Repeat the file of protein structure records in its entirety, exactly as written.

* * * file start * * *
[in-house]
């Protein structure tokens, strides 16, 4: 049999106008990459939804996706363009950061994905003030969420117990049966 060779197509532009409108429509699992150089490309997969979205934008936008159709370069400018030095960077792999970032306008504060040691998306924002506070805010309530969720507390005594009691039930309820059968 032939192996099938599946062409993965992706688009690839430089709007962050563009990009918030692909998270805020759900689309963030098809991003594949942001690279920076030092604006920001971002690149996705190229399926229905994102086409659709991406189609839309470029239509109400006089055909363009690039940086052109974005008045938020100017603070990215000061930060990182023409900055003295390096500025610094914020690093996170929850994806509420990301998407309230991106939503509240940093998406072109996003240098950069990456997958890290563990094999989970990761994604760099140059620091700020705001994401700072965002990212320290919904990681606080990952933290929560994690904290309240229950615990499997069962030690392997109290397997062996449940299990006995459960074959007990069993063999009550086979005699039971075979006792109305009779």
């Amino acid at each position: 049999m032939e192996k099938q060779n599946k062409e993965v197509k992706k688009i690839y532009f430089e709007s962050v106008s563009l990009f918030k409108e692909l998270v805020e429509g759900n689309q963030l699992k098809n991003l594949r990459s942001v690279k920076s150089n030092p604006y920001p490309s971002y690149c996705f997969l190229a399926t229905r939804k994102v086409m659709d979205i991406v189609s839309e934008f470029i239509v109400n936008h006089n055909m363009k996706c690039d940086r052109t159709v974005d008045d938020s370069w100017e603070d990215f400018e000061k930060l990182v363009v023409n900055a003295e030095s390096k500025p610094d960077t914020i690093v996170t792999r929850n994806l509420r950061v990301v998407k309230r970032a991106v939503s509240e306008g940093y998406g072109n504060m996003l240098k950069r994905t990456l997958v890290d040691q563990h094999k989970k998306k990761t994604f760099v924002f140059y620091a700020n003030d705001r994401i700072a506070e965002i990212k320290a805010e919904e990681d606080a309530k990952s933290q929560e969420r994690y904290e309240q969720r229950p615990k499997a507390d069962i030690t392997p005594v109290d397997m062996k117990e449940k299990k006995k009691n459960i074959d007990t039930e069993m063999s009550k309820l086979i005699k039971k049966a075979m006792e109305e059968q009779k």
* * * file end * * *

[in-house]
């Protein structure tokens, strides 16, 4: 049999106008990459939804996706363009950061994905003030969420117990049966 060779197509532009409108429509699992150089490309997969979205934008936008159709370069400018030095960077792999970032306008504060040691998306924002506070805010309530969720507390005594009691039930309820059968 032939192996099938599946062409993965992706688009690839430089709007962050563009990009918030692909998270805020759900689309963030098809991003594949942001690279920076030092604006920001971002690149996705190229399926229905994102086409659709991406189609839309470029239509109400006089055909363009690039940086052109974005008045938020100017603070990215000061930060990182023409900055003295390096500025610094914020690093996170929850994806509420990301998407309230991106939503509240940093998406072109996003240098950069990456997958890290563990094999989970990761994604760099140059620091700020705001994401700072965002990212320290919904990681606080990952933290929560994690904290309240229950615990499997069962030690392997109290397997062996449940299990006995459960074959007990069993063999009550086979005699039971075979006792109305009779």
């Amino acid at each position: 049999m032939e192996k099938q060779n599946k062409e993965v197509k992706k688009i690839y532009f430089e709007s962050v106008s563009l990009f918030k409108e692909l998270v805020e429509g759900n689309q963030l699992k098809n991003l594949r990459s942001v690279k920076s150089n030092p604006y920001p490309s971002y690149c996705f997969l190229a399926t229905r939804k994102v086409m659709d979205i991406v189609s839309e934008f470029i239509v109400n936008h006089n055909m363009k996706c690039d940086r052109t159709v974005d008045d938020s370069w100017e603070d990215f400018e000061k930060l990182v363009v023409n900055a003295e030095s390096k500025p610094d960077t914020i690093v996170t792999r929850n994806l509420r950061v990301v998407k309230r970032a991106v939503s509240e306008g940093y998406g072109n504060m996003l240098k950069r994905t990456l997958v890290d040691q563990h094999k989970k998306k990761t994604f760099v924002f140059y620091a700020n003030d705001r994401i700072a506070e965002i990212k320290a805010e919904e990681d606080a309530k990952s933290q929560e969420r994690y904290e309240q969720r229950p615990k499997a507390d069962i030690t392997p005594v109290d397997m062996k117990e449940k299990k006995k009691n459960i074959d007990t039930e069993m063999s009550k309820l086979i005699k039971k049966a075979m006792e109305e059968q009779k």